them 
up...
My mother remembers that in her childhood, the first task of the 
canning
season was for her father and brothers to dismantle the cookstove 
and
carry it out into the yard and set it up again under the trees. <G> 
They
did their cooking and canning outside, so the house wasn't all 
heated up.


------------------------------

Date: Thu, 2 Aug 2001 16:49:09 EDT
From: KareQuilt@aol.com-
There are several small quilt publications from the 1970s like "Aunt 
Kate's 
Quilting Bee" that may have gone unnoticed by some quilt historians 
simply 
because they were rather short lived and not widely circulated 
compared to 
Quilters Newsletter Magazine and other quilt publications still 
around today. 
One of those 1970s publications that comes to mind is "Tumbling 
Alley" out of 
Gainesville, FL, edited and published by Evelyn Brown. It must have 
been 
launched about 1972. I have never seen research on Evelyn 
Brown/"Tumbling 
Alley." Does anyone know if Evelyn is still quilting or writing?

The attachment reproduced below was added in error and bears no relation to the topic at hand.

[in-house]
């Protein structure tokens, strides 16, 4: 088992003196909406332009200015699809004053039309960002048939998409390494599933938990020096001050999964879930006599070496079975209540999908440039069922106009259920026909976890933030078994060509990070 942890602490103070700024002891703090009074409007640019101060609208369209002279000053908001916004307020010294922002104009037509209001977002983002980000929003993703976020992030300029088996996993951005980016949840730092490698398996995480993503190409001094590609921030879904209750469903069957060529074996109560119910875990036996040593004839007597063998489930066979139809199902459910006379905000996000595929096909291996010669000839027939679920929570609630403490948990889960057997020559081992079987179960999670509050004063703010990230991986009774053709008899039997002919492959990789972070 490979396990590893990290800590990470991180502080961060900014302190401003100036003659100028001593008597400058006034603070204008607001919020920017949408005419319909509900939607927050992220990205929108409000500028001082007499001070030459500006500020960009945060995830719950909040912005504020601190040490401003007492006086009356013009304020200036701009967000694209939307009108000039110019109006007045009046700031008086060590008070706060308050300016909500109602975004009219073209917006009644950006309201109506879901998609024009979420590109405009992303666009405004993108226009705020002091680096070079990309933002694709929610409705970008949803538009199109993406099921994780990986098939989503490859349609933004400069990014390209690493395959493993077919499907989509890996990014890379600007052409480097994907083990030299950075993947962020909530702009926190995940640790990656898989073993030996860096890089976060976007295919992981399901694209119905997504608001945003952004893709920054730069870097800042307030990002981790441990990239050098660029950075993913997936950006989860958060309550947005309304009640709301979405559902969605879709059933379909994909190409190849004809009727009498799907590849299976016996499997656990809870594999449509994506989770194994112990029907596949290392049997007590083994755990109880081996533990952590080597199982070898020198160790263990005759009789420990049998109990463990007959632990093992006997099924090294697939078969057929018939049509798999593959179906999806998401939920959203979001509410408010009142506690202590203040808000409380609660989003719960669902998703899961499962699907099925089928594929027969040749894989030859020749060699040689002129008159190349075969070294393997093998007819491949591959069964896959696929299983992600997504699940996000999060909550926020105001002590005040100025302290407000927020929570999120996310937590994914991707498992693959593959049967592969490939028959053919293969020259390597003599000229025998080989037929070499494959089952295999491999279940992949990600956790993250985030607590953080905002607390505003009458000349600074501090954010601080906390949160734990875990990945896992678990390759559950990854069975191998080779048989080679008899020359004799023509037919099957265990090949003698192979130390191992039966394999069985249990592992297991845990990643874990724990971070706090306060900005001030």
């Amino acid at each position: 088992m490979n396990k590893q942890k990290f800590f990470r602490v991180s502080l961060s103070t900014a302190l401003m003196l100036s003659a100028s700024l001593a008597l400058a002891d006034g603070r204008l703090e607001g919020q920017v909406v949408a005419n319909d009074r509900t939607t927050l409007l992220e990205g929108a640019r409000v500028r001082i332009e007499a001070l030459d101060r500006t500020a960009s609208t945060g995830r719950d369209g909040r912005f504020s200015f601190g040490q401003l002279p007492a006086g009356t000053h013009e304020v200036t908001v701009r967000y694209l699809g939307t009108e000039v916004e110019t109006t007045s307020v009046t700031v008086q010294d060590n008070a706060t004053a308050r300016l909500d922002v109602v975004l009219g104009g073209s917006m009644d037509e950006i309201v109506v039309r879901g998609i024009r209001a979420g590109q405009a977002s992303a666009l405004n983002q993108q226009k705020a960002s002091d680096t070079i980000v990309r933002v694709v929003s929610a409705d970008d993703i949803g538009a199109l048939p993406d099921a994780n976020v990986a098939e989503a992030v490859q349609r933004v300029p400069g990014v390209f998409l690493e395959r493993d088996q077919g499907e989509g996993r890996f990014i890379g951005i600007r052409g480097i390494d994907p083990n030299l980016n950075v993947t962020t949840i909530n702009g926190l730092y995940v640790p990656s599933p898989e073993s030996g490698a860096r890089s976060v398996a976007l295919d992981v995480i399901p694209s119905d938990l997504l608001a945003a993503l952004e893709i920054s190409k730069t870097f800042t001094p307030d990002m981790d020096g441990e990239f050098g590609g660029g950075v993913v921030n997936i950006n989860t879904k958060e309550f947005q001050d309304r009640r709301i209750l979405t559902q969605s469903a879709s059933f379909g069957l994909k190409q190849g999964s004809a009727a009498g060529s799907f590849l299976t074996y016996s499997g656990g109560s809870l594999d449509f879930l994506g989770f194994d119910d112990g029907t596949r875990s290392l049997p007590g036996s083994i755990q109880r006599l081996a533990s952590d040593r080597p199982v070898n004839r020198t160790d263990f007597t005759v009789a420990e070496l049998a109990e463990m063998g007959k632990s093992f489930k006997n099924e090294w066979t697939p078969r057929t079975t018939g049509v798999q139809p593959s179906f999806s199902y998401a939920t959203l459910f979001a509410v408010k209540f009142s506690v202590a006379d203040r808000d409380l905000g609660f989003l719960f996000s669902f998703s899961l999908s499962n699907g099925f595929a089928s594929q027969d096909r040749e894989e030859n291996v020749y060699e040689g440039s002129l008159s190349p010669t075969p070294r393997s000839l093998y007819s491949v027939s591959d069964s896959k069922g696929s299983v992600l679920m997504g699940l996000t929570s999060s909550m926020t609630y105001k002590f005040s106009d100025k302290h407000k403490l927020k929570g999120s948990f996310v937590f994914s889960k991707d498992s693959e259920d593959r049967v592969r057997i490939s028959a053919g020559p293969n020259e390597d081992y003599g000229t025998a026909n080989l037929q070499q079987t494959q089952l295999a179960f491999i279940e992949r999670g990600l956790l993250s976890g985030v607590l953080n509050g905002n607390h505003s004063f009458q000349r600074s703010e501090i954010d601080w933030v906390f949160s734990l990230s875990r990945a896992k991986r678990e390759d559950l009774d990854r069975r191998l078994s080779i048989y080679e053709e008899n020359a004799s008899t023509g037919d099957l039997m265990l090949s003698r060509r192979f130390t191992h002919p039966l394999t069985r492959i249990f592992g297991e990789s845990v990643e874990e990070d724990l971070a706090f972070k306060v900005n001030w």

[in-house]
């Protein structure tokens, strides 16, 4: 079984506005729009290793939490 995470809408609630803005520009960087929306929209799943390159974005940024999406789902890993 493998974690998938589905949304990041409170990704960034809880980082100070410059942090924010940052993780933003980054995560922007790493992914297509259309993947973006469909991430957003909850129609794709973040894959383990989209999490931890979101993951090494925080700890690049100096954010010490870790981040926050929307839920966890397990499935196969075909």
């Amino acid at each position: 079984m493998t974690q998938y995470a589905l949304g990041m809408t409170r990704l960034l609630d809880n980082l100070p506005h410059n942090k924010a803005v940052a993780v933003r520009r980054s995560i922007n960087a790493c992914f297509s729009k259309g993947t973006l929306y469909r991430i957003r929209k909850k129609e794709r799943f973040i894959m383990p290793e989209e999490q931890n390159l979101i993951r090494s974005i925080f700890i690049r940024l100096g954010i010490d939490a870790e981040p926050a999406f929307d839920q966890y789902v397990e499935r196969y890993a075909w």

Another 
small "grassroots" quilt publication from the 1970s that is not 
widely known 
is "Nimble Needle Treasures" (NNT - 1969-1975) out of Sapulpa, OK, 
edited and 
published by Patricia Almy (now Randolph). Cuesta Benberry, Dolores 
Hinson, 
and Maxine Teele were all early contributors to NNT. I stumbled 
across a 
number of back copies of both of these publications in a small town 
in 
central Indiana in 1995. I had never heard of either before and was 
absolutely delighted! Hazel Carter subsequently wrote a good article 
about 
Patricia Almy Randolph's quilt publishing efforts in the Spring 2000 
(issue # 
17) of The Quilters Hall of Fame newsletter which is the only thing I 
have 
personally seen in print about Patricia Almy and NNT. A regular 
series in 
NNT was titled "Quilting from California" (or Canada, Hawaii, Iowa, 
Kansas